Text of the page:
FORT WORTH, Texas (SWBTS) – Dressed in camouflage and stationed as gunner in a Chenowth Desert Fast Attack Vehicle, President Paige Patterson stormed onto the chapel stage at Southwestern Baptist Theological Seminary, Sept. 3. After firing a round of blanks from a .50-caliber Browning machine gun, he took his place behind the pulpit and initiated operation “Taking the Hill.”
“We are taking the Hill,” Patterson announced to the students, faculty and staff members in his audience. “Taking the Hill” is Southwestern’s effort to reach the nearly 6,700 households within a one-mile radius of Southwestern Seminary with the Gospel. The initiative will involve door-to-door, personal evangelism by teams of seminary students, faculty and staff members.
Looking back at his Fast Attack Vehicle and machine gun, Patterson said the seminary must be well armed for this initiative.
“That is quite a bit of fire power up there, but it is totally inadequate,” Patterson said. “As a matter of fact, it’s not even the kind of weaponry that actually works. That weaponry maims and kills. The weaponry that we need is weaponry that brings life. That weaponry brings sorrow and heartache. We need weaponry that brings joy and happiness. This weaponry has the prospect of bringing things to an end. We need weaponry that opens eternity. What kind of weaponry would do that?”
Patterson lifted his Bible, pointing out that God has armed believers with His Word, along with prayer and proclamation. Then, reading 2 Corinthians 5, he urged believers to testify to the Gospel of Christ, and he reminded them of Paul’s own motivation: the “terror of the Lord,” the righteous judge of all men and women; and the “love of Christ,” who died to save all who believe.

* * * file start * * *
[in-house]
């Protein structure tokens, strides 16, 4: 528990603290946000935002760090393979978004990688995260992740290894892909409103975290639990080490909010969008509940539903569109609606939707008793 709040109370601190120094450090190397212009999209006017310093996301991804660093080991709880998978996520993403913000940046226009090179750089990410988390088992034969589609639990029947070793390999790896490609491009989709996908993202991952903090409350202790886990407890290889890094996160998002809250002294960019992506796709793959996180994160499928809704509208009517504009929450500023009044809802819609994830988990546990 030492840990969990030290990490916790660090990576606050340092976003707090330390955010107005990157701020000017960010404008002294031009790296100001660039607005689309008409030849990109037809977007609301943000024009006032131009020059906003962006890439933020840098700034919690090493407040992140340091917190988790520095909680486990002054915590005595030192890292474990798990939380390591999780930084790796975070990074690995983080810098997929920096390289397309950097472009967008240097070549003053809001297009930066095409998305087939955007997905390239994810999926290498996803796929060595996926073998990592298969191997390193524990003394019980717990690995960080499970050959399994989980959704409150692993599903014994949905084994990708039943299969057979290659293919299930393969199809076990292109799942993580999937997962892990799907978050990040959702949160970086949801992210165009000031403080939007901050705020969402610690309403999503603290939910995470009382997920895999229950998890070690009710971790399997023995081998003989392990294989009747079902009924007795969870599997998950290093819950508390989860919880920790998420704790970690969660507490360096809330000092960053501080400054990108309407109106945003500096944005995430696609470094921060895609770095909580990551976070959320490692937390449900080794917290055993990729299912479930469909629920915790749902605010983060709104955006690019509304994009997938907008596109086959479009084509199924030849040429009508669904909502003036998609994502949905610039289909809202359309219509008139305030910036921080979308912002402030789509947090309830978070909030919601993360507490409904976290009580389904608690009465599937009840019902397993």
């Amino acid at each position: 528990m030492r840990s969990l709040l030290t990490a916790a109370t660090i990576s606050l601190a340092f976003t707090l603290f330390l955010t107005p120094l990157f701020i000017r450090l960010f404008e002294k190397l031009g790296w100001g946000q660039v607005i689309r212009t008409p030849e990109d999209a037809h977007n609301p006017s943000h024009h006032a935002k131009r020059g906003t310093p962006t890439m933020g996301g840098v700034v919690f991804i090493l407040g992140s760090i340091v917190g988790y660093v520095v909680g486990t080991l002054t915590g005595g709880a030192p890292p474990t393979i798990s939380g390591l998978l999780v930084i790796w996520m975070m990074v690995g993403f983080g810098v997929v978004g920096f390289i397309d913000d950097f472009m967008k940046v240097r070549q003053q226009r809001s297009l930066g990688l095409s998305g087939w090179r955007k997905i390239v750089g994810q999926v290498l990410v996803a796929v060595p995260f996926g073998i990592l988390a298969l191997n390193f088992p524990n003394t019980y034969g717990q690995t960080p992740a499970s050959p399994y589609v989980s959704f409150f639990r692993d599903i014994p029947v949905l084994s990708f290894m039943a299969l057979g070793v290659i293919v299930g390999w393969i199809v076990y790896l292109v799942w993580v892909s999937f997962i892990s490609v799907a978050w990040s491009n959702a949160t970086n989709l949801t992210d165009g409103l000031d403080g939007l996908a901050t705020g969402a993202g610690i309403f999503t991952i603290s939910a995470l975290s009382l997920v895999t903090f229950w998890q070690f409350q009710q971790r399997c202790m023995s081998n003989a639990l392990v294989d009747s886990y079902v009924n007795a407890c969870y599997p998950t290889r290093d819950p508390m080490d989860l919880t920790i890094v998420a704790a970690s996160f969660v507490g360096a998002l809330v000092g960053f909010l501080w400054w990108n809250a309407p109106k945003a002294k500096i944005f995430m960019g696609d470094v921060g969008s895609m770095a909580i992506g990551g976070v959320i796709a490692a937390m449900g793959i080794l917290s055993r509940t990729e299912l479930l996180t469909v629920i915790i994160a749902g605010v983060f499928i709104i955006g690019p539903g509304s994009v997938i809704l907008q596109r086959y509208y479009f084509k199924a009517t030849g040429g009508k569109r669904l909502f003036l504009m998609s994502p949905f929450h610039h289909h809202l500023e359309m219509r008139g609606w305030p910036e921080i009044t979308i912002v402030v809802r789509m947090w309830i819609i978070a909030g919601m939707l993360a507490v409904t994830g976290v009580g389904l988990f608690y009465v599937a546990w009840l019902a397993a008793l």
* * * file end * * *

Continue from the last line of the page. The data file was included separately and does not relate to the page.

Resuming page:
“What keeps you from hell and makes heaven possible,” Patterson said, “what keeps you from the ravages of death and makes life a possibility for you, what keeps you from having the sorrow of the world and gives you the joy of Jesus Christ is a God who loves you so much that He gave Himself. What kind of an individual (are you) if you do not love Him enough … to do a simple thing that He asks, and tell everybody else what He has done.”
Patterson also reminded Southwesterners that they are called to be ambassadors of Christ. He asked the members of his audience why they are at the seminary. Some, he said, are at Southwestern to become music ministers, others youth ministers and others counselors.
“That is not your vocation,” Patterson said. “That is just how you support your vocation. Your vocation is that you are a witness for Jesus Christ … In the end, there is no question of your vocation. You are an ambassador for Christ. It is simply a question whether you are a faithful ambassador or an unfaithful ambassador.”
As soon as Patterson finished speaking these words, a voice called his name twice. It was the voice of Southwestern Seminary music professor David Robinson, playing the part of God. In this short drama, the voice asked Patterson whether he really fulfilled the Great Commission and showed concern for lost men and women each day.
Lifting his left hand Patterson saw that it was covered with blood—the blood of one woman who died without hearing the Gospel although she lived less than a mile from the seminary. His right hand was covered with the blood of a man who took his own life because Patterson did not witness to him at God’s prompting.
To end the drama, the voice recited God’s warning to Ezekiel: “Son of man, I have made you a watchman for the house of Israel. Therefore, hear a word from my mouth and give them warning from me. When I say to the wicked, ‘You shall surely die,’ and you give him no warning nor speak to warn the wicked from his wicked way, to save his life, that same wicked man shall die in his iniquity. But his blood, I will require at your hand” (Ezekiel 3:17-18).
Patterson closed the chapel service by challenging Southwesterners to pray every morning for 30 days that God would give them at least one witnessing opportunity each day, along with the wisdom to see those opportunities when they come and the courage to fulfill their calling in those moments.